This blog post is part of an ongoing series in collaboration with Archives Month Philly, a city-wide festival each October celebrating historical records, archives, and rare books. Learn more and check out their events calendar at https://archivesmonthphilly.com.

Guest blogger: Katherine Haas, Director of Historical Resources, Girard College.

Several of the proposed monuments pay homage to Philadelphia’s waterfront: one calls for a waterfront spiral, while others suggest monuments inspired by sail and tugboats. The Delaware River is a vital working river-- in 2017 Philadelphia’s port is the country’s twelfth largest. This connection between land and river has always shaped Philadelphia’s history. As this 1797 map shows, settlement of Philadelphia (the darker areas) originally clustered along the Delaware River, the nation’s largest port until the rise of New York after 1825.

Image caption: Detail fromP.C. Varlé, “To the Citizens of Philadelphia This Plan of the City and its Environs Is respectfully dedicated by the Editor.” Philadelphia: [1796]. Map engraved by Robert Scot. Girard College Historical Collections.

Image caption: Detail fromP.C. Varlé, “To the Citizens of Philadelphia This Plan of the City and its Environs Is respectfully dedicated by the Editor.” Philadelphia: [1796]. Map engraved by Robert Scot. Girard College Historical Collections.

What this map can’t convey is the bustle of activity and teeming workers that defined the waterfront area. Archival collections throughout the city help reveal this world; one important source is the Stephen Girard papers at Girard College, which preserves five decades’ worth of shipping records from the Philadelphia mariner and merchant who died in 1831 as the richest man in America.

To look at just one example, on March 13, 1816 Girard’s ship the Rousseau arrived from Liverpool, England with a crew of twelve men, ranging from the captain, Robert Thompson, to John Smith, seaman, who signed his receipts with an “X”. In April, the ship headed out for Charleston, again with Thompson as captain, but having recruited a new crew.  The lists of men and paychecks give us names and hint at stories—on April 15, 1816 John Dredger signed as security for seaman Thomas Esskalson, promising that he would report for the Rousseau’s April voyage. Esskalson drew a month’s pay in advance ($15), signing his own mark as a shaky X. But an April 24th document indicates that Esskalson had failed to show up, making Dredger liable for the advance, plus a penalty. Dredger paid the fine, but we are left to wonder why Esskalson never made it on board.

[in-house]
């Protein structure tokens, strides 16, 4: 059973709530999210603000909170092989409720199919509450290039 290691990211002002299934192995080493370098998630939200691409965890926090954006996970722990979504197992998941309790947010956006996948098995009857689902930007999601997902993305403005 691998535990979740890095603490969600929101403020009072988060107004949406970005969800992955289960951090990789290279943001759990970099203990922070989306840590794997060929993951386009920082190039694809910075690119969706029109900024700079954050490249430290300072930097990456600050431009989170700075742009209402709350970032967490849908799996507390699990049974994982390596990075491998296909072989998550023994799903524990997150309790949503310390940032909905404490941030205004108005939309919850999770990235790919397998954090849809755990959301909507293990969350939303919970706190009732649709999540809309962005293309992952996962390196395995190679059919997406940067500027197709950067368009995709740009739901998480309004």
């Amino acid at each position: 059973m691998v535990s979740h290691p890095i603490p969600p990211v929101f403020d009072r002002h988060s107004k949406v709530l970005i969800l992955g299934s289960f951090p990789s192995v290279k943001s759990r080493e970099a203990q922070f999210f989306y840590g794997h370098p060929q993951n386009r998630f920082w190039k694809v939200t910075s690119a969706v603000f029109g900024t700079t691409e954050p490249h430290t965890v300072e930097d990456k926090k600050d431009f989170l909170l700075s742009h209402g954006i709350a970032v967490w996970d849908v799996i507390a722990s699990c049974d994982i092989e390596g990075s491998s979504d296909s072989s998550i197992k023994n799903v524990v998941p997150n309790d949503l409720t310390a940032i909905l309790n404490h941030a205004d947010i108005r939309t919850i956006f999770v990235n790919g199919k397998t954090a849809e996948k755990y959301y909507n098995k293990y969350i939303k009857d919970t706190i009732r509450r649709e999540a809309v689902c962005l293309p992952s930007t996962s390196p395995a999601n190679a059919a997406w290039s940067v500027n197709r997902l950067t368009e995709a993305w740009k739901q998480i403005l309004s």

The men who actually sailed the Rousseau were only one part of the waterfront crowd. Girard’s papers document the shipwrights who built and repaired the vessels, the riggers who fitted them out, the coopers who made barrels and casks, the suppliers who sold provisions for the ships, the river pilots who guided the vessel safely into and out of harbor; even the laborers who hauled the goods on and off.

These sailors and workers were a diverse group, both black and white. An 1815 sailor’s passport for James Ervin, born in Portland, ME, describes the 28-year old as having a “mulatto” complexion, black hair & eyes, and scars on his cheek and arm. An 1807 note in one of Stephen Girard’s disbursement books records a “donation for assisting to bury Peter Taylor a black man who died this morning. Said Taylor was several voyages in Mr. G’s employ.” We don’t know if Ervin’s scars came in the line of work, but Girard’s disbursement books also remind us that sailing was a dangerous and uncertain profession--there are many donations for “poor seamen,” presumably those too old, too sick, or too injured to work.

 Going back to the 1797 map, a keen observer might notice another oddity—the easternmost street in the city is “First Street”—now Front street. A path had grown up along the waterfront, but it would take a bequest from Stephen Girard to create Delaware Avenue. Personally familiar with the congestion and dirt of the waterfront, Girard provided money in his 1831 will to “lay out, regulate, curb, light and pave a passage or street…not less than twenty-one feet wide, and to be called Delaware Avenue.” The new street would be built from 1834 and 1845 at a cost of approximately $250,000.

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